[Harp-L] Review of Grant Dermody's new CD

"Sun Might Shine On Me"
Grant Dermody

When an artist arrives at a point in their career where everything feels correct, that to me is maturity. Some artists arrive earlier than others. Some later. Still others, only after they have seen the best and worse life has to offer.

After listening to Grant Dermody's latest offering, "Sun Might Shine On Me," I believe he has experienced all three scenarios. I met Grant at SPAH 7 or 8 years ago. My initial impression was that here was a player who was comfortable in his own skin and knew what he was trying to say musically. Shortly after that, Grant had a personal tragedy which certainly impacted his artistic direction. Finally, we come to this new CD which is, in my opinion, his finest work.

This project smacks you in the face right from jump. It's obvious that Grants playing and singing were done live. The engineering captures this perfectly. There is an immediacy to the performances that really shine. All the players seem to understand exactly how to frame the songs. 

A noticeable departure from previous projects, is that Grant penned more than half of the songs. Eight to be precise. It turns out that several of these are my favorite cuts. "Tree of Life," "Easy Down," "Ain't Goin Back," and "Sun Might Shine," all are excellent! Other notables include "Illinois Blues," which has a great mandolin solo and "Baby Please Don't Go."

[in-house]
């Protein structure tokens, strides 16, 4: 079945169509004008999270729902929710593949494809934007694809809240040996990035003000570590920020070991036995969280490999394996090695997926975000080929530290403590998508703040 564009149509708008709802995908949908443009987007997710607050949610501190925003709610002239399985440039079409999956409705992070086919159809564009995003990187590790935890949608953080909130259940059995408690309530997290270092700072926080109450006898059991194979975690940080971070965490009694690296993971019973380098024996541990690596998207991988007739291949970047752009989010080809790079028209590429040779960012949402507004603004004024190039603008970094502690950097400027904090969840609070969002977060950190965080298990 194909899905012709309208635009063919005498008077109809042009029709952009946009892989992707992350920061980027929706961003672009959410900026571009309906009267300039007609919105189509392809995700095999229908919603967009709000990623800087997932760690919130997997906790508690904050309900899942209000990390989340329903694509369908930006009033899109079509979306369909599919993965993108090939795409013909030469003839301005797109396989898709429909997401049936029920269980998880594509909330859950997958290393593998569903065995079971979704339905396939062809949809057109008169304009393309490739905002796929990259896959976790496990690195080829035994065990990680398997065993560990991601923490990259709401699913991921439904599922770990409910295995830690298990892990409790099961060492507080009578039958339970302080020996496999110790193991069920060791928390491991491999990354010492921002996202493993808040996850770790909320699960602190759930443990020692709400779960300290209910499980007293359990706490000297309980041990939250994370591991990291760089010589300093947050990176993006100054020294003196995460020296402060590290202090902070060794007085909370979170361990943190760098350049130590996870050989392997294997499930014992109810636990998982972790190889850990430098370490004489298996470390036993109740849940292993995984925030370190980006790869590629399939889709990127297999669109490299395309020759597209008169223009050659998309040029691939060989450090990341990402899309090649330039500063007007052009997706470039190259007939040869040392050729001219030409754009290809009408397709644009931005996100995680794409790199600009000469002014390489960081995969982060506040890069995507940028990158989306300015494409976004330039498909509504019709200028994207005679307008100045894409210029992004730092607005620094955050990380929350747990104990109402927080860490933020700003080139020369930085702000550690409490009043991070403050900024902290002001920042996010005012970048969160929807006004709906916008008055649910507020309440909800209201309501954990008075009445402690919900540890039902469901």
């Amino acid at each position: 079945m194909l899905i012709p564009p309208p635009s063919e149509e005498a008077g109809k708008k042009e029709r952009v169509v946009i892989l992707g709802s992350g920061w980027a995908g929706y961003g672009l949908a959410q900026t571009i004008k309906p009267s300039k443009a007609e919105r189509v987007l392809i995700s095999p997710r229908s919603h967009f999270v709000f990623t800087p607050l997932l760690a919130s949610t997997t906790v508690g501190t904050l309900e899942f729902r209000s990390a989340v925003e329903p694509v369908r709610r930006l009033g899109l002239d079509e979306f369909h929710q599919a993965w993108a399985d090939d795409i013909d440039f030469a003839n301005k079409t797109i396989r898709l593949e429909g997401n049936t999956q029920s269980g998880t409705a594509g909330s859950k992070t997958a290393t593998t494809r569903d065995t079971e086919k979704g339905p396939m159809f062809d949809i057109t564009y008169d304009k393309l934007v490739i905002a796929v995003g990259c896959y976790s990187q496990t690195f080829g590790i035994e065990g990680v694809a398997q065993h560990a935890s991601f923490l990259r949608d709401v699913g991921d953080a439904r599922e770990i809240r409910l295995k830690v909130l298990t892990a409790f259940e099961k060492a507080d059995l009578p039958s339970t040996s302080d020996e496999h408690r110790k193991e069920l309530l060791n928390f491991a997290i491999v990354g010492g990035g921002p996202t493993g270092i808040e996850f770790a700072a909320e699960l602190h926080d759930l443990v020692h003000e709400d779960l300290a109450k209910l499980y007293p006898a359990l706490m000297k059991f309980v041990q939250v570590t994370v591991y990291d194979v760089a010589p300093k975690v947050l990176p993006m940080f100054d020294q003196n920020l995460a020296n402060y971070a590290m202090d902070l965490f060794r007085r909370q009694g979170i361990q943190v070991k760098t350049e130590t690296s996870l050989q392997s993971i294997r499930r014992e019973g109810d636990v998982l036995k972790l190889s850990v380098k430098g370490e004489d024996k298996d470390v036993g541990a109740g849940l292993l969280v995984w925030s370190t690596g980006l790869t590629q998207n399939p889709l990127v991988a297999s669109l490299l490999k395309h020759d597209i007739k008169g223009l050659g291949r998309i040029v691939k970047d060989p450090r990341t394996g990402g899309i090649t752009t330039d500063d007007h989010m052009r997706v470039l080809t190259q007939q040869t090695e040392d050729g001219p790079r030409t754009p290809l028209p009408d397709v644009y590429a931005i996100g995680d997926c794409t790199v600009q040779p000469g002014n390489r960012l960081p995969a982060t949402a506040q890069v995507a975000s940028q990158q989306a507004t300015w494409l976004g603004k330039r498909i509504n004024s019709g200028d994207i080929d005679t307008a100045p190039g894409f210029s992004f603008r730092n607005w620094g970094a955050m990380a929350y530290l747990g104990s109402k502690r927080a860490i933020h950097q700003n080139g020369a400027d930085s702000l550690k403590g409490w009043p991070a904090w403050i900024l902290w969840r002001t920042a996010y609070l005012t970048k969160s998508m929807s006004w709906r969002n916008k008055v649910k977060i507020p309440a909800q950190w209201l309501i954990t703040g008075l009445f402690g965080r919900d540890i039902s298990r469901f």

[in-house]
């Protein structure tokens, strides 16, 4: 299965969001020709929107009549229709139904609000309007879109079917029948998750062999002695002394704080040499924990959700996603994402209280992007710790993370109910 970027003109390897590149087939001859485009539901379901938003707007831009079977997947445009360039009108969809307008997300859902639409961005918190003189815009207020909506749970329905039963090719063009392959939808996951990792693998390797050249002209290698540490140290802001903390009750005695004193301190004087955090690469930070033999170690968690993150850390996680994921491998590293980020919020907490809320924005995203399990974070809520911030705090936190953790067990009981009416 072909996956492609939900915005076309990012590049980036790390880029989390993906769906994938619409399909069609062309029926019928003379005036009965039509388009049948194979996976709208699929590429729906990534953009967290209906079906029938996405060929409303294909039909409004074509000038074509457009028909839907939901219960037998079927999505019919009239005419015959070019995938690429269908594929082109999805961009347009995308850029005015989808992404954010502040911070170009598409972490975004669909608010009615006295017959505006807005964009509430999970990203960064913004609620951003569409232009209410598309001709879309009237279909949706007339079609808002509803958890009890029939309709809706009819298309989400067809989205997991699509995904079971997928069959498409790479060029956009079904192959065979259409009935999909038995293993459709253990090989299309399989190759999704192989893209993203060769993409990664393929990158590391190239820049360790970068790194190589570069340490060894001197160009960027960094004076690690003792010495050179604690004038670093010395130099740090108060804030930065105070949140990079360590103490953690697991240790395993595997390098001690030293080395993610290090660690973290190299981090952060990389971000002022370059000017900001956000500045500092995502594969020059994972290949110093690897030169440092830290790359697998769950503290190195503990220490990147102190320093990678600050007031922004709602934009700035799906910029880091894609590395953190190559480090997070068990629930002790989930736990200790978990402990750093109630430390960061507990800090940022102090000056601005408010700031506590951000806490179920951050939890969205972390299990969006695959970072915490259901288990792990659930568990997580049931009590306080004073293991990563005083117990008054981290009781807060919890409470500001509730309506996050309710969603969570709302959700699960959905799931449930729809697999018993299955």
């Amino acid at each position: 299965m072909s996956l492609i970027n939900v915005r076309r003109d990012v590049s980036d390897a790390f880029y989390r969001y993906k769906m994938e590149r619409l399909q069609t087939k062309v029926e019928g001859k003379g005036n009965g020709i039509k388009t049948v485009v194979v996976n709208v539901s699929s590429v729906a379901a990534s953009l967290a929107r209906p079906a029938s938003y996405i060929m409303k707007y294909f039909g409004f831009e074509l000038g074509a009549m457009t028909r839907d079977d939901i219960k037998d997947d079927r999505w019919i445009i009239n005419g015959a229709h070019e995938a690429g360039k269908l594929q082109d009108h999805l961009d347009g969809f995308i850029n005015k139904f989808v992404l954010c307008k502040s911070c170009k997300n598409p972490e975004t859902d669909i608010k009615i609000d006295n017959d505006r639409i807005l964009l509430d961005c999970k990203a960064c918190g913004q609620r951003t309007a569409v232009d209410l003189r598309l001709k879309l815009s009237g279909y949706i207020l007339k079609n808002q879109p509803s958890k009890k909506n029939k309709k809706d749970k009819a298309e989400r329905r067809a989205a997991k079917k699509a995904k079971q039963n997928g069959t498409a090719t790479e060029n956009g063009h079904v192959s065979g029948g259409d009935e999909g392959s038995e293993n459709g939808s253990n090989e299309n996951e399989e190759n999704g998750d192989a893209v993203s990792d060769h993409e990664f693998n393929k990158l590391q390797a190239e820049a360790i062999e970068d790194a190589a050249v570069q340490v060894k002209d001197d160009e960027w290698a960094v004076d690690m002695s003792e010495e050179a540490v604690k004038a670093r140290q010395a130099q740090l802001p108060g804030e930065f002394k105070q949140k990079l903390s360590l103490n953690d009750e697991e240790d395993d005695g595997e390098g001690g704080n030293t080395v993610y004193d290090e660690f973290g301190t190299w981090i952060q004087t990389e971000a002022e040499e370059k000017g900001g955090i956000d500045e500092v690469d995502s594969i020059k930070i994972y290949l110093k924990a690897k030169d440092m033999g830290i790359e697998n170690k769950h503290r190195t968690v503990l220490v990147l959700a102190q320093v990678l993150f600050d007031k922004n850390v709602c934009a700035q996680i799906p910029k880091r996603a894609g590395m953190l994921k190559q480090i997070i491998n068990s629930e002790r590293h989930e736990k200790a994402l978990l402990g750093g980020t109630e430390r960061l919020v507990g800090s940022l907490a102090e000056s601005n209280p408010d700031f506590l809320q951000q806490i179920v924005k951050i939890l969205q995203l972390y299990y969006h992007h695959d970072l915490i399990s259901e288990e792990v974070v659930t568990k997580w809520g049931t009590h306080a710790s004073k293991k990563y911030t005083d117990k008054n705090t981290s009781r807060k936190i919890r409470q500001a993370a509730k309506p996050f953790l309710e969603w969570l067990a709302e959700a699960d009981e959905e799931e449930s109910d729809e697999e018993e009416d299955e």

Grant and the boys cover a surprising range of genres on this project. Traditional, Country Blues, Cajun, and Old Timey. Normally this makes for a disjointed presentation. Happily, they pull this off while never jerking the listener out of the moment or concept.

All the musicians Grant assembled for this are just right. Never any rushed feel, no awkward moments. A last minute addition to the roster was Jockey Etienne. Good call...he add drums on several cuts in what I can only describe as "A Slinky Pocket." 

Finally I would be remiss if I did not talk about Grant's harmonica playing. His tone is thick, rich, and very expressive. The solos are kind of like having a conversation with him...even and tempered. His acoustic work has the right attitude. His amplified approach, is a gut grabber. Here is a harmonica player not afraid to play the instrument like a harmonica....novel concept huh? As I said at the start....it's music from a very mature player, and I could not be happier.

"Sun Might Shine On Me"

PT Gazell


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